5:39 PM - 5:42 PM
[SCG64-P08] Petrological analysis of Fe(III)-rich serpentine in the Central Indian Ridge serpentinites
3-min talk in an oral session
Keywords:Mid-oceanic ridge, hydrothermal field, serpentinite, ferric iron, hydrogen
Base on microscopic observations and micro-Raman and EPMA analyses, we identified three types of serpentine after olivine. The most dominant one is characteristically brownish under microscope and optically isotropic. The Raman O-H bands are distinct from those of typical serpentine polymorphs but can be explained as composites of chrysotile and lizardite. Therefore, we call this type of occurrence as “brown serpentine aggregate”. It occupies about 70 vol % of the samples. Extensive replacement of olivine by brown serpentine (Stage I) was followed by formation of Fe-rich lizardite along pre-existing magnetite (Stage II), resulting in a mesh-like texture. During a later stage of hydrothermal alteration (Stage III), the mesh texture has been partly or fully overprinted by a vein-like texture consisting of Fe-poor well-crystalline lizardite and crack-filling chrysotile at its center. The microtextural evolution represents stepwise serpentinization probably during uplifting of the CIR mantle lithosphere.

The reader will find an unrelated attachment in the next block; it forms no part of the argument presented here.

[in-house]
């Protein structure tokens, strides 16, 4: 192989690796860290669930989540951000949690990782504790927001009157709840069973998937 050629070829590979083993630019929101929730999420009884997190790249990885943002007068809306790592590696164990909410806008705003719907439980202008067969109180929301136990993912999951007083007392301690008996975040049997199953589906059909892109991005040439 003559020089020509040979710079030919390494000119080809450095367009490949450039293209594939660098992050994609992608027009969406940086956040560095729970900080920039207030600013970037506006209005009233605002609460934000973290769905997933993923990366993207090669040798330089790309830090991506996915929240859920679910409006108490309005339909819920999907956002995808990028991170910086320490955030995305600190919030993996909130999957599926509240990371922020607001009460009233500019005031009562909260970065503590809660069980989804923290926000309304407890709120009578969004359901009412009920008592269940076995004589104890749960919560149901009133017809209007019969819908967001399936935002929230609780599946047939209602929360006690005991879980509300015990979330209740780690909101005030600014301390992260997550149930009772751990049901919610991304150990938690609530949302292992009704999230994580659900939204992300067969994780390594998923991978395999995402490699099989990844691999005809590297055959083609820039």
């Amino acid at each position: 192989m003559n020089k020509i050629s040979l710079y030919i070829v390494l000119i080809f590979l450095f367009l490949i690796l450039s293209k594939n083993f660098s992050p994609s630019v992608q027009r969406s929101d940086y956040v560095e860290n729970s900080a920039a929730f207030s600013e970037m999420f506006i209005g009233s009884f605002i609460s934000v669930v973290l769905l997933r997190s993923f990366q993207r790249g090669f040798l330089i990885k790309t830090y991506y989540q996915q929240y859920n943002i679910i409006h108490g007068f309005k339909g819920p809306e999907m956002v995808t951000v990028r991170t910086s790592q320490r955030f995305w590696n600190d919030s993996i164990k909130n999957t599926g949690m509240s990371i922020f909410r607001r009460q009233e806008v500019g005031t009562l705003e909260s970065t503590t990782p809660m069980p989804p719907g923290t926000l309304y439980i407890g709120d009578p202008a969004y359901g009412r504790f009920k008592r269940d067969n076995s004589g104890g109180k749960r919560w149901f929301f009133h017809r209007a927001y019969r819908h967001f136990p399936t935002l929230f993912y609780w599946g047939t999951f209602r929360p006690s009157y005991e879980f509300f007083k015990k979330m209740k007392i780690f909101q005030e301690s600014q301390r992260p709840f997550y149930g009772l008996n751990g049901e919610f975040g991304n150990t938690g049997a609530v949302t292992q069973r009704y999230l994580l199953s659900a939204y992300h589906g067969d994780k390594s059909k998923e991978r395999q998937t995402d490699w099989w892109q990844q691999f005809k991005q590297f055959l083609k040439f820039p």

Distribution and mineral chemistry of “brown serpentine” indicate that SiO2 activity was a significant driving force of the formation. Total oxide compositions of “brown serpentine” are significantly lower than that of lizardite implying fine-grained aggregates with porous nature. They can be interpreted as a product of high reaction rate under high temperature conditions.
Preliminary micro-XANES analyses of “brown serpentine” at a mesh center revealed that about 70% of Fe in the serpentine is Fe3+. Assuming that this value is applicable to the whole sample and that the bulk Fe content is constant during serpentinization, we estimate that the contribution of “brown serpentine” in H2 generation was as large as that of magnetite. Total H2 produced by complete hydration of olivine 1kg is estimated to be 9.6L (the contribution of “brown serpentine” is 4.5L), which is equivalent to the amount of H2 dissolved in 54kg of the Kairei hydrothermal fluid (8 mM H2). Conversion of Fe3+-serpentine to Fe-poor serpentine + magnetite at shallower parts may cause a minor absorption of H2 although we do not have sufficient data to quantify it. The maximum estimation of this study implies a high water/rock ratio in hydrothermal system beneath CIR.